Stopping transmission of the smallpox (*variola*) virus amongst the human population was one of the greatest public health triumphs of the twentieth century; and yet since the events of 11 September 2001 the possibility of its reemergence has been under increased study [1]. Effective contingency planning for such a scenario requires knowledge of the optimal deployment and use of case isolation, contact tracing and vaccination. Since a series of controlled experiments to inform such decisions is not possible, we are forced to rely on mathematical modelling to improve the evidence base for emergency preparedness and response. Recent simulation models [2–5] typically conclude that, provided a given smallpox outbreak can be well controlled, the emphasis should be on case isolation, contact tracing and targeted vaccination rather than immediate country-level mass vaccination, due to the frequency of adverse effects from vaccine and the likely high efficacy of other measures. Targeting of vaccination can either be exclusively towards suspected cases found by contact tracing, or can also involve a policy of local 'ring vaccination' of the population in the vicinity known cases. Evidence exists that such ring vaccination may provide additional benefit over individually targeted measures [5]. However, two questions remain and form the main considerations of this paper: the exact conditions for which ring vaccination is optimal, and the scale at which such vaccination should take place--in particular we focus on the interaction between ring vaccination and contact tracing in a clustered network of contacts.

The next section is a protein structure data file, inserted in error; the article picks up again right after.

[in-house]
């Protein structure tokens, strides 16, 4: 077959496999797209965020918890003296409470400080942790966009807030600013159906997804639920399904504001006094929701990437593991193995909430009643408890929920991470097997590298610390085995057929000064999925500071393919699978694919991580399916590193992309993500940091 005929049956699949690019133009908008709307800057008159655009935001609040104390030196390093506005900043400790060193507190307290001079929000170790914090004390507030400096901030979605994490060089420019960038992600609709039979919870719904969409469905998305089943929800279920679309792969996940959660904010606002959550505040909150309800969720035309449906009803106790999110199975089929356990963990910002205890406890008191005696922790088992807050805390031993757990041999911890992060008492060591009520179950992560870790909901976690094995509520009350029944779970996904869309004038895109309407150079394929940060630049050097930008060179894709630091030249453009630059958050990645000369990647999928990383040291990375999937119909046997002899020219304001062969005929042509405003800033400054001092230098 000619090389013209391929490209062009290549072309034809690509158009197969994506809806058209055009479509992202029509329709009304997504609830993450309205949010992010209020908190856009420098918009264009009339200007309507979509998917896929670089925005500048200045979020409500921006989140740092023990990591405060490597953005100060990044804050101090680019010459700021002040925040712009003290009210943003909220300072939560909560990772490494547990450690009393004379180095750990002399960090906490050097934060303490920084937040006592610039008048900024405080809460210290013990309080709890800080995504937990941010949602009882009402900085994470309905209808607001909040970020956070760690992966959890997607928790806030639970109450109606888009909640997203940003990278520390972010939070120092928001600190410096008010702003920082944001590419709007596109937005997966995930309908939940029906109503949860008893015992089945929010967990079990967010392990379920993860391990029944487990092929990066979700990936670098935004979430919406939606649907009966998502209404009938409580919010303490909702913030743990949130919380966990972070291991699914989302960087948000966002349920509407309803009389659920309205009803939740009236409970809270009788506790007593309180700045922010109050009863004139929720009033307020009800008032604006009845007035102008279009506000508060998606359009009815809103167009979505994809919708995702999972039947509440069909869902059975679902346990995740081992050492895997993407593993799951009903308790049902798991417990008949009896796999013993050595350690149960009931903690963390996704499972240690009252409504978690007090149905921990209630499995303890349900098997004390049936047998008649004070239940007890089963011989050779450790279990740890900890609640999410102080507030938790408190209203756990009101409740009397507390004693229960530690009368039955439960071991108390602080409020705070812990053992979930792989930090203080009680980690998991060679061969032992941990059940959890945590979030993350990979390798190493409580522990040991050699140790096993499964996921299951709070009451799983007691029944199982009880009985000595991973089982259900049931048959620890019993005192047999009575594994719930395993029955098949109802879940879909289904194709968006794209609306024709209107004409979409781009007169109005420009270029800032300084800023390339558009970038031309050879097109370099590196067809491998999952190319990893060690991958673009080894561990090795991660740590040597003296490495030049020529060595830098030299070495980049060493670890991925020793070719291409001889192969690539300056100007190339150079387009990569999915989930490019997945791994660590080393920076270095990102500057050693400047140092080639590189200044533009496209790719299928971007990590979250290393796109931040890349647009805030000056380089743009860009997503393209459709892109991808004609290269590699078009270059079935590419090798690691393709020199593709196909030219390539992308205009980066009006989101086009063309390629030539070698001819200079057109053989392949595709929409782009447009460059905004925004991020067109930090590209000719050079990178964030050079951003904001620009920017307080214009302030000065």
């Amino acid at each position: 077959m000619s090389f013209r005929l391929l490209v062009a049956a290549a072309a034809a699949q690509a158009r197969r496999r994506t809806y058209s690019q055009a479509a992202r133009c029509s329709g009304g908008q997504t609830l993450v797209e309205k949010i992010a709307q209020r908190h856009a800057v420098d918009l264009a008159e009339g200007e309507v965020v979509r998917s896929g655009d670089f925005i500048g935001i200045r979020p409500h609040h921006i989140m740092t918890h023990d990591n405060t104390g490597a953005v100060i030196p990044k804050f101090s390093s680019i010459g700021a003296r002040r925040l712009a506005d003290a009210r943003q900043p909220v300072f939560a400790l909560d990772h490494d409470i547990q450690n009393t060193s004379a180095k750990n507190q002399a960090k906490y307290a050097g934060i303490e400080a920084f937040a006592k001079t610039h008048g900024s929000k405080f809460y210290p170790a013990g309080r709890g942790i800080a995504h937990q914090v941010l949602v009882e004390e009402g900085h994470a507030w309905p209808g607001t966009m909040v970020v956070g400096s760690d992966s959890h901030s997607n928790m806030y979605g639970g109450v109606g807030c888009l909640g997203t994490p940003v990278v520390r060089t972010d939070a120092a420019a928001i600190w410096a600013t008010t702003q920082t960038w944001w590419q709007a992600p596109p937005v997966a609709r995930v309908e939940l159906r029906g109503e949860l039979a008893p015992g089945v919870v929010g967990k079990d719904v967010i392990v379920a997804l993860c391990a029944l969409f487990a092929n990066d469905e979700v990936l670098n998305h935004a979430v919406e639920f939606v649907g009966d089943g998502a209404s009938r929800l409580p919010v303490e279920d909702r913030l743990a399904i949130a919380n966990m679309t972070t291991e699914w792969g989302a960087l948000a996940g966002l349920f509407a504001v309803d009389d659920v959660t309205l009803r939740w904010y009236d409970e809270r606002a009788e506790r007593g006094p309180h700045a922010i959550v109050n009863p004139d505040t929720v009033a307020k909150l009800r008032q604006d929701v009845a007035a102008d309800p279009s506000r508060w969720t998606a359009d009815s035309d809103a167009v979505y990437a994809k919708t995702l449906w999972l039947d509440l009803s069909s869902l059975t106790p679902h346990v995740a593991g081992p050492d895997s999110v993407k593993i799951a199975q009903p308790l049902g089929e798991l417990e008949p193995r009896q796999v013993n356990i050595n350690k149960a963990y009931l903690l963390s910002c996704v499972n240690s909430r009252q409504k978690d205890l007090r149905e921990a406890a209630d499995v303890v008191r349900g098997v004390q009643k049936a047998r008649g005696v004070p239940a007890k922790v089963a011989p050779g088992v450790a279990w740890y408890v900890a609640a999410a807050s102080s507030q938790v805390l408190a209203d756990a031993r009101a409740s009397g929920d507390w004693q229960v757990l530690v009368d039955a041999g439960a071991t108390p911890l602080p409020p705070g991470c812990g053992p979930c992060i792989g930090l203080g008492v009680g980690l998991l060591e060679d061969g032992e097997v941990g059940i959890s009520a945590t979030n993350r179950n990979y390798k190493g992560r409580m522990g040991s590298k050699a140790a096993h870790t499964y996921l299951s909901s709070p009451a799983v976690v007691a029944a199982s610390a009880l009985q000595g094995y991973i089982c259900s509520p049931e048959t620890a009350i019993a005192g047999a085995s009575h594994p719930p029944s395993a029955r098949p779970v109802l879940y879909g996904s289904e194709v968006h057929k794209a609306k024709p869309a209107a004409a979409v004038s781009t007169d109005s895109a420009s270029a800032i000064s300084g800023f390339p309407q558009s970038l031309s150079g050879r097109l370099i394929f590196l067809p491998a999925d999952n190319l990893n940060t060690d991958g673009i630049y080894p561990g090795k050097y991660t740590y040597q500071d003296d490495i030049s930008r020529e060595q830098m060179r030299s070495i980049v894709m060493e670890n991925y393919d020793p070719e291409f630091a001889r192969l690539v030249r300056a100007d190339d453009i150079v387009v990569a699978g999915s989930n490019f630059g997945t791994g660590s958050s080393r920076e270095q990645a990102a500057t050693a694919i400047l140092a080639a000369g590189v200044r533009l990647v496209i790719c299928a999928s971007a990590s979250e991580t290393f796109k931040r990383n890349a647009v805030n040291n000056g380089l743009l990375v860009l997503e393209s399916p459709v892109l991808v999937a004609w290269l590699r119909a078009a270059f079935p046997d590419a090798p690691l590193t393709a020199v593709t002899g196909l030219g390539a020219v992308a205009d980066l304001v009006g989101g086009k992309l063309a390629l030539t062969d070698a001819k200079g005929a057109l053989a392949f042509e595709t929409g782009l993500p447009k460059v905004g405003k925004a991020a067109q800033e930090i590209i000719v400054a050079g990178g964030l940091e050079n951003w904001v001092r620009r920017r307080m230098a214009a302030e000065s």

When considering optimal ring vaccination in any epidemiological context, the key issue is the spatial scale for intervention. This presents a technical challenge, since spatial models of disease transmission are typically much more complex than non-spatial models. Local vaccination is also not applied in isolation, but is deployed together with other control measures that must be captured by the model. One of the most widely used additional measures is contact tracing, which seeks to identify infected individuals before they become fully symptomatic by tracing the contacts (and therefore potential secondary cases) from each identified case. Theoretical work shows that failure to account for the underlying structure of the contact network when considering contact tracing can cause severe, qualitative errors in model results [6]. We therefore find that our model choice is constrained by the epidemiology, dynamics, and types of control measure that we wish to capture.

Three main model types have been used to investigate the spread and control of smallpox [7]. Mean-field models [[8], §8.3] have the advantage of being a relatively tractable set of differential equations, but suffer from the underlying assumption that transmission occurs at random within the entire population. Metapopulation models [5] are based on the observation that most infectious individuals create the majority of their secondary cases within their local environment; in these metapopulation models the population is therefore aggregated in local administration units with most transmission occurring within each unit and at random. Individual-based simulation models [2–4] are generally considered the most realistic and aim to capture the full contact structure between all individuals in the population, often assigning individuals to households, schools and workplaces where there is known to be a higher risk of transmission. Here we define a model that includes mixtures from all three of the above methods: it is based on differential equation and therefore is rapid to simulate allowing rigorous sensitivity analysis; it retains the metapopulation concept of local and longer-range transmission so can be used to consider regional (ring) vaccination; and it incorporates elements of local contact structure and can therefore reliably capture the effects of contact tracing.